A few highlights of my idiot self while under the influence of freaking cough syrup - I drove even though I could barely walk, let alone function. I went to a job interview. I was offered the job but turned it down and scolded the employer for offering me part time hours. I got the gig full time a little later. A few days into this, I stalked around the house with a letter opener hunting vampires while making REALLY weird noises. I’m glad I didn’t stab anyone. I laid under the bushes out in front of the house for a few hours while it rained. When asked what I was doing, I replied 'Hiding from Charlie.'
I unknowingly, and without consent, had my hand up a 15-year-old girl's shirt. Said girl had a huge crush on 18-year-old me. She had been pursuing me for sometime up until that point. Like, getting on top of me while I was sleeping over at a friends house and trying to hold me down while grinding on me. It was messed up. During the Super Bowl party, she ended up sitting next to me. As I was only able to focus on one thing, I didn’t notice. Commercials came on and my attention was drawn to where my hand was. I turned to see said girl with a huge smile on her face. I remove my hand and told her to go away. My friends laughed. The game came back on and I watched. Commercial break - same freaking thing. I BEGGED my friends to get this girl away from me, but they laughed because they’re freaking imbeciles. This continued throughout the game. It only ended when the girl I was seeing saw this transpiring at the Super Bowl party. She was there the whole time, but I didn’t notice. When we locked eyes, the anger in her face was enough to get me up and into my car. I drove home.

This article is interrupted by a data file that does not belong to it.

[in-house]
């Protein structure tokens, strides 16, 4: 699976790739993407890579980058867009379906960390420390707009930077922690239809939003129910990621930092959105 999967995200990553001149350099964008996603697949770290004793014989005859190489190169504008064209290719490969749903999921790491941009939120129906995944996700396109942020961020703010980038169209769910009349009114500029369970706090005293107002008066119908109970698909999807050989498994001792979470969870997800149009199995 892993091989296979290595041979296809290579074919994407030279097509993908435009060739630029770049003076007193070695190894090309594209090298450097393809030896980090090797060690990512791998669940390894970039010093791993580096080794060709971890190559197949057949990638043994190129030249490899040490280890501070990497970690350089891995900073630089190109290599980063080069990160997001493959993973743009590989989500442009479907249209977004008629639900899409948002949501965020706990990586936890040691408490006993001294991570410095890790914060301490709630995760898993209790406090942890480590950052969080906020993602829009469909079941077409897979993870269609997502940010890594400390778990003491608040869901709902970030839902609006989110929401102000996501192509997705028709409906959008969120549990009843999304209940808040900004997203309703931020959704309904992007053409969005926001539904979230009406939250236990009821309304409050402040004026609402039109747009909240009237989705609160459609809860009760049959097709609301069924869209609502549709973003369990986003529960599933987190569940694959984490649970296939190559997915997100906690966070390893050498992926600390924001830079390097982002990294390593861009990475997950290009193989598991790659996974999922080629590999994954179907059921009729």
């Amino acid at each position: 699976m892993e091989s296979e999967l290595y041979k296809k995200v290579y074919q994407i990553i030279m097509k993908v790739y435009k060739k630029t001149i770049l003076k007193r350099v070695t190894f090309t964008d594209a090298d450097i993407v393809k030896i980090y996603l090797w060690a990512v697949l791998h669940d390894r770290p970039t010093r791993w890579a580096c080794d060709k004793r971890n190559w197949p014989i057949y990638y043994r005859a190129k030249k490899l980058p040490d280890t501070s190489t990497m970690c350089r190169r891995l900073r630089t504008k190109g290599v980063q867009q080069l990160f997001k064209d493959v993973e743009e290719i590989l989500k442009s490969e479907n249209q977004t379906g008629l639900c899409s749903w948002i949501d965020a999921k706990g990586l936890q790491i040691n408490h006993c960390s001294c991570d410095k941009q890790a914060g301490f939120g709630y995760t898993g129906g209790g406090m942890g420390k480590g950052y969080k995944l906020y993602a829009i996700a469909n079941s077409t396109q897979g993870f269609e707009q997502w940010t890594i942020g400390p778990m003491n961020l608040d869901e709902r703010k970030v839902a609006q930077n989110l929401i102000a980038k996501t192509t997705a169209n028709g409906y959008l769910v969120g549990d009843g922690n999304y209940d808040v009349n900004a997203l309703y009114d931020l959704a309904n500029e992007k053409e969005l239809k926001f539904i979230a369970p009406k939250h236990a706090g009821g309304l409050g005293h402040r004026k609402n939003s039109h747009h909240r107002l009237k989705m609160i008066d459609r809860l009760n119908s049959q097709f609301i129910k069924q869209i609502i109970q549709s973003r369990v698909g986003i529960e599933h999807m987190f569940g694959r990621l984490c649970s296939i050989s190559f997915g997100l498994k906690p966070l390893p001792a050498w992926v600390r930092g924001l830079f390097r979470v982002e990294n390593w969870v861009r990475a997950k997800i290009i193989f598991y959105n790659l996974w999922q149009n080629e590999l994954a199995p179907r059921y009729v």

After SEVEN DAYS, I finally started to feel like myself again. Four days of pure insanity and three more of what felt like sleep walking. I tried to patch things up with the girl I was seeing, but she thought I was full of garbage and I didn’t blame her. It was too stupid to be believable.
So yeah. I don’t take cough medicine anymore."
"When I was 14 years old, I woke up one day with heavy stomach cramps. We called the hospital and they told us that I probably had a stomach flu and should go to the doctor the following morning. After one of the worst nights ever vomiting and sleeping next to the toilet, we went to the doctor. I had a fever of 104°F and was aching a lot. The doctor told me I had to to go to ER and have it checked out because she thought my appendix was inflamed and causing the pain.
We went to the ER and I stayed in the hospital for about two weeks, but they couldn't find anything. They treated me with broad range antibiotics and, after two weeks, I was feeling a bit better and they told me to go home and recover. The night I got back from the hospital, I went to bed and started hallucinating that I lived in a retirement home and that pirates were coming to steal our food. So, I was flailing around trying to fend off pirates when my mother came in and asked what all the fuss was about. I told her what was going on and she looked at me like I had summoned a devil. She took my temperature and she instantly took me to the ER again. I had a 105.8°F fever.
When we went back to the hospital. I got treated immediately for inflammation and they did a wide range of tests again. They saw that something in my body was inflamed, but they couldn't find it. I stayed in the hospital for about two more weeks when they finally found what was going on. My appendix was inflamed and burst the night I was having the hallucinations, but on all the scans, they couldn't see my appendix. The doctor told me that if I came in two days later, I would have died because of the puss flowing in my body.
Apparently, there is a 1% chance of all the appendix cases that the appendix is so stretched out that they couldn't see it on the scans or that the area was so inflamed they didn't see it.